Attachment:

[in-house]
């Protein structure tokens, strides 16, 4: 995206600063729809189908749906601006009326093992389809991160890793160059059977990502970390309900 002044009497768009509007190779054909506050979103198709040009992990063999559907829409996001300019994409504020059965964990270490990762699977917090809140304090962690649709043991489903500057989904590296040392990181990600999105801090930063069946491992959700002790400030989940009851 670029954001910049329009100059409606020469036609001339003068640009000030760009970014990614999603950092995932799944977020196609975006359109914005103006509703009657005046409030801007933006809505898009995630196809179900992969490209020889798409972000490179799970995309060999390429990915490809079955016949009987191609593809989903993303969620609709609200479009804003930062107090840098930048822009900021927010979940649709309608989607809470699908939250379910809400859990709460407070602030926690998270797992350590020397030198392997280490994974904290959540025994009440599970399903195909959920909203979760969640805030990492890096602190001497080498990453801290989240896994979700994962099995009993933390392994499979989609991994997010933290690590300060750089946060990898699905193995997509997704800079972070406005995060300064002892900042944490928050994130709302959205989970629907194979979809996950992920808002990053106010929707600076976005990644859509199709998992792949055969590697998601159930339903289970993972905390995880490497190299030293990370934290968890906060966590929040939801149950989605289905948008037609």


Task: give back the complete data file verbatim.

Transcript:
[in-house]
């Protein structure tokens, strides 16, 4: 995206600063729809189908749906601006009326093992389809991160890793160059059977990502970390309900 002044009497768009509007190779054909506050979103198709040009992990063999559907829409996001300019994409504020059965964990270490990762699977917090809140304090962690649709043991489903500057989904590296040392990181990600999105801090930063069946491992959700002790400030989940009851 670029954001910049329009100059409606020469036609001339003068640009000030760009970014990614999603950092995932799944977020196609975006359109914005103006509703009657005046409030801007933006809505898009995630196809179900992969490209020889798409972000490179799970995309060999390429990915490809079955016949009987191609593809989903993303969620609709609200479009804003930062107090840098930048822009900021927010979940649709309608989607809470699908939250379910809400859990709460407070602030926690998270797992350590020397030198392997280490994974904290959540025994009440599970399903195909959920909203979760969640805030990492890096602190001497080498990453801290989240896994979700994962099995009993933390392994499979989609991994997010933290690590300060750089946060990898699905193995997509997704800079972070406005995060300064002892900042944490928050994130709302959205989970629907194979979809996950992920808002990053106010929707600076976005990644859509199709998992792949055969590697998601159930339903289970993972905390995880490497190299030293990370934290968890906060966590929040939801149950989605289905948008037609």